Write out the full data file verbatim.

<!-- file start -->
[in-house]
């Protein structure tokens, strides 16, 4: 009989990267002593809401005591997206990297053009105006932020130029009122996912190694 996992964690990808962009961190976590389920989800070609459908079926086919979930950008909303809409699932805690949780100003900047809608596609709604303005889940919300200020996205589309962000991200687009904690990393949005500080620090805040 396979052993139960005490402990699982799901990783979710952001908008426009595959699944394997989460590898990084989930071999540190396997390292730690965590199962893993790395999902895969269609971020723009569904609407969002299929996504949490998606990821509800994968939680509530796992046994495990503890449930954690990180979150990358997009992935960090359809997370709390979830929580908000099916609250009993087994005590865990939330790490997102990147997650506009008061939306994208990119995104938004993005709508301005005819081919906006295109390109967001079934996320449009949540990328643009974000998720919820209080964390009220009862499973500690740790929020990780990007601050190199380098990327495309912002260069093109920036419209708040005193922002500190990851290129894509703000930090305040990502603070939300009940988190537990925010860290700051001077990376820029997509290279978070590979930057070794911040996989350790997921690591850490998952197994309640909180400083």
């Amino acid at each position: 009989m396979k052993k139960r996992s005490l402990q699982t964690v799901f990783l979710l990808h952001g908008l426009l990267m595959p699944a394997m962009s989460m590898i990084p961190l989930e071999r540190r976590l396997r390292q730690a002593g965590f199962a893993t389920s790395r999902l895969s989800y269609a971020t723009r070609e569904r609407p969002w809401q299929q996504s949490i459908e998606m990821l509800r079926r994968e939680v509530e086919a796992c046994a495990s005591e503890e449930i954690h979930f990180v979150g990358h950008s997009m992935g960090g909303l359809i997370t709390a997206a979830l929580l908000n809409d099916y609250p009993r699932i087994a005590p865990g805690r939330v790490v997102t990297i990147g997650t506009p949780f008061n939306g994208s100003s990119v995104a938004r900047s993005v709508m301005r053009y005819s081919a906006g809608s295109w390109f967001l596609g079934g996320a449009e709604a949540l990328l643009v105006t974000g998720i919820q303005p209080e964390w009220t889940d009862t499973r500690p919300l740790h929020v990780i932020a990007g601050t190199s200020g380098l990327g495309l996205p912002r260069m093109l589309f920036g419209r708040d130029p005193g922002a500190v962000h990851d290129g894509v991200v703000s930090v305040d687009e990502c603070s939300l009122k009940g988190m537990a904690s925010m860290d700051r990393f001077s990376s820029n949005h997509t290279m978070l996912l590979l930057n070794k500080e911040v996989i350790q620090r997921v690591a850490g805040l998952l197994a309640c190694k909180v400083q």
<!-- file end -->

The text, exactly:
[in-house]
């Protein structure tokens, strides 16, 4: 009989990267002593809401005591997206990297053009105006932020130029009122996912190694 996992964690990808962009961190976590389920989800070609459908079926086919979930950008909303809409699932805690949780100003900047809608596609709604303005889940919300200020996205589309962000991200687009904690990393949005500080620090805040 396979052993139960005490402990699982799901990783979710952001908008426009595959699944394997989460590898990084989930071999540190396997390292730690965590199962893993790395999902895969269609971020723009569904609407969002299929996504949490998606990821509800994968939680509530796992046994495990503890449930954690990180979150990358997009992935960090359809997370709390979830929580908000099916609250009993087994005590865990939330790490997102990147997650506009008061939306994208990119995104938004993005709508301005005819081919906006295109390109967001079934996320449009949540990328643009974000998720919820209080964390009220009862499973500690740790929020990780990007601050190199380098990327495309912002260069093109920036419209708040005193922002500190990851290129894509703000930090305040990502603070939300009940988190537990925010860290700051001077990376820029997509290279978070590979930057070794911040996989350790997921690591850490998952197994309640909180400083």
């Amino acid at each position: 009989m396979k052993k139960r996992s005490l402990q699982t964690v799901f990783l979710l990808h952001g908008l426009l990267m595959p699944a394997m962009s989460m590898i990084p961190l989930e071999r540190r976590l396997r390292q730690a002593g965590f199962a893993t389920s790395r999902l895969s989800y269609a971020t723009r070609e569904r609407p969002w809401q299929q996504s949490i459908e998606m990821l509800r079926r994968e939680v509530e086919a796992c046994a495990s005591e503890e449930i954690h979930f990180v979150g990358h950008s997009m992935g960090g909303l359809i997370t709390a997206a979830l929580l908000n809409d099916y609250p009993r699932i087994a005590p865990g805690r939330v790490v997102t990297i990147g997650t506009p949780f008061n939306g994208s100003s990119v995104a938004r900047s993005v709508m301005r053009y005819s081919a906006g809608s295109w390109f967001l596609g079934g996320a449009e709604a949540l990328l643009v105006t974000g998720i919820q303005p209080e964390w009220t889940d009862t499973r500690p919300l740790h929020v990780i932020a990007g601050t190199s200020g380098l990327g495309l996205p912002r260069m093109l589309f920036g419209r708040d130029p005193g922002a500190v962000h990851d290129g894509v991200v703000s930090v305040d687009e990502c603070s939300l009122k009940g988190m537990a904690s925010m860290d700051r990393f001077s990376s820029n949005h997509t290279m978070l996912l590979l930057n070794k500080e911040v996989i350790q620090r997921v690591a850490g805040l998952l197994a309640c190694k909180v400083q």